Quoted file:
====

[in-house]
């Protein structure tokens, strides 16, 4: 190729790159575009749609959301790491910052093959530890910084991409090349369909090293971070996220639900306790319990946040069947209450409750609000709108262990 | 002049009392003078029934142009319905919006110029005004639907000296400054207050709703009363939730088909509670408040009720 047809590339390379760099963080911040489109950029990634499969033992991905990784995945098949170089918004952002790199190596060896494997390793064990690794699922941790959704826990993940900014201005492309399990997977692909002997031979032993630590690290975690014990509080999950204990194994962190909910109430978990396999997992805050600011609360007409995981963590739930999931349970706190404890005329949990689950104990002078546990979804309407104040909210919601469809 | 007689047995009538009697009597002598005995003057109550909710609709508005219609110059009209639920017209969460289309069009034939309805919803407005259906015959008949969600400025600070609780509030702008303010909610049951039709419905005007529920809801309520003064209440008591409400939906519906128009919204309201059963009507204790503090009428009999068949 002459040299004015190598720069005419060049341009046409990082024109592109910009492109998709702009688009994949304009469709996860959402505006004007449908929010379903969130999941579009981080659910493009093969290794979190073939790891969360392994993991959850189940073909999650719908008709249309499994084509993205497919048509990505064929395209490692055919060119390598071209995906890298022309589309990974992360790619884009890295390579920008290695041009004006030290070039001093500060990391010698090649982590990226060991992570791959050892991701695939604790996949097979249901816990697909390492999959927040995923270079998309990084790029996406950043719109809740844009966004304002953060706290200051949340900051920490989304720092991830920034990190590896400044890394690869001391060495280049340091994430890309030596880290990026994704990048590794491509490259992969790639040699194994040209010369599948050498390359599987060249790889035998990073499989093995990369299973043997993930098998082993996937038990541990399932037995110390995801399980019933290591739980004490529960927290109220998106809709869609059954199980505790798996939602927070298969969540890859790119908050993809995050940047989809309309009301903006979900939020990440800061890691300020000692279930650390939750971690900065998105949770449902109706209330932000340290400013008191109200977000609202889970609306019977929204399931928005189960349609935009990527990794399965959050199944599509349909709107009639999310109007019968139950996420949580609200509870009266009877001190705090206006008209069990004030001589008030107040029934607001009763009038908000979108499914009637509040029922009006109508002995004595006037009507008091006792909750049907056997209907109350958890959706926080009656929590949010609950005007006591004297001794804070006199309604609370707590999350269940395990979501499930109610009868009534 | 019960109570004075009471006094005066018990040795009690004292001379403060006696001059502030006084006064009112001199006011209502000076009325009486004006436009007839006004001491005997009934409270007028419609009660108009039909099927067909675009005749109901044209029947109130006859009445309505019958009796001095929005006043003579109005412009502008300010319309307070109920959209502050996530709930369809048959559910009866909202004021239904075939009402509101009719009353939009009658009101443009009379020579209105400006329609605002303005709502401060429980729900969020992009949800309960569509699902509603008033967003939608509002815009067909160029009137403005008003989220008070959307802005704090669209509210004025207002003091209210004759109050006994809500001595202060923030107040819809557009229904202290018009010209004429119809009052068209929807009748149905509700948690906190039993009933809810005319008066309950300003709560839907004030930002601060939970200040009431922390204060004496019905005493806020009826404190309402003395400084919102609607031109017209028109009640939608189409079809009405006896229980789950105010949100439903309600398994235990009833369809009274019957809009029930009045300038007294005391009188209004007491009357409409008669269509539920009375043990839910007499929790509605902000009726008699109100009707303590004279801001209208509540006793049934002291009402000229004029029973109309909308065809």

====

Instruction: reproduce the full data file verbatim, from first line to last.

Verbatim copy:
[in-house]
């Protein structure tokens, strides 16, 4: 190729790159575009749609959301790491910052093959530890910084991409090349369909090293971070996220639900306790319990946040069947209450409750609000709108262990 | 002049009392003078029934142009319905919006110029005004639907000296400054207050709703009363939730088909509670408040009720 047809590339390379760099963080911040489109950029990634499969033992991905990784995945098949170089918004952002790199190596060896494997390793064990690794699922941790959704826990993940900014201005492309399990997977692909002997031979032993630590690290975690014990509080999950204990194994962190909910109430978990396999997992805050600011609360007409995981963590739930999931349970706190404890005329949990689950104990002078546990979804309407104040909210919601469809 | 007689047995009538009697009597002598005995003057109550909710609709508005219609110059009209639920017209969460289309069009034939309805919803407005259906015959008949969600400025600070609780509030702008303010909610049951039709419905005007529920809801309520003064209440008591409400939906519906128009919204309201059963009507204790503090009428009999068949 002459040299004015190598720069005419060049341009046409990082024109592109910009492109998709702009688009994949304009469709996860959402505006004007449908929010379903969130999941579009981080659910493009093969290794979190073939790891969360392994993991959850189940073909999650719908008709249309499994084509993205497919048509990505064929395209490692055919060119390598071209995906890298022309589309990974992360790619884009890295390579920008290695041009004006030290070039001093500060990391010698090649982590990226060991992570791959050892991701695939604790996949097979249901816990697909390492999959927040995923270079998309990084790029996406950043719109809740844009966004304002953060706290200051949340900051920490989304720092991830920034990190590896400044890394690869001391060495280049340091994430890309030596880290990026994704990048590794491509490259992969790639040699194994040209010369599948050498390359599987060249790889035998990073499989093995990369299973043997993930098998082993996937038990541990399932037995110390995801399980019933290591739980004490529960927290109220998106809709869609059954199980505790798996939602927070298969969540890859790119908050993809995050940047989809309309009301903006979900939020990440800061890691300020000692279930650390939750971690900065998105949770449902109706209330932000340290400013008191109200977000609202889970609306019977929204399931928005189960349609935009990527990794399965959050199944599509349909709107009639999310109007019968139950996420949580609200509870009266009877001190705090206006008209069990004030001589008030107040029934607001009763009038908000979108499914009637509040029922009006109508002995004595006037009507008091006792909750049907056997209907109350958890959706926080009656929590949010609950005007006591004297001794804070006199309604609370707590999350269940395990979501499930109610009868009534 | 019960109570004075009471006094005066018990040795009690004292001379403060006696001059502030006084006064009112001199006011209502000076009325009486004006436009007839006004001491005997009934409270007028419609009660108009039909099927067909675009005749109901044209029947109130006859009445309505019958009796001095929005006043003579109005412009502008300010319309307070109920959209502050996530709930369809048959559910009866909202004021239904075939009402509101009719009353939009009658009101443009009379020579209105400006329609605002303005709502401060429980729900969020992009949800309960569509699902509603008033967003939608509002815009067909160029009137403005008003989220008070959307802005704090669209509210004025207002003091209210004759109050006994809500001595202060923030107040819809557009229904202290018009010209004429119809009052068209929807009748149905509700948690906190039993009933809810005319008066309950300003709560839907004030930002601060939970200040009431922390204060004496019905005493806020009826404190309402003395400084919102609607031109017209028109009640939608189409079809009405006896229980789950105010949100439903309600398994235990009833369809009274019957809009029930009045300038007294005391009188209004007491009357409409008669269509539920009375043990839910007499929790509605902000009726008699109100009707303590004279801001209208509540006793049934002291009402000229004029029973109309909308065809």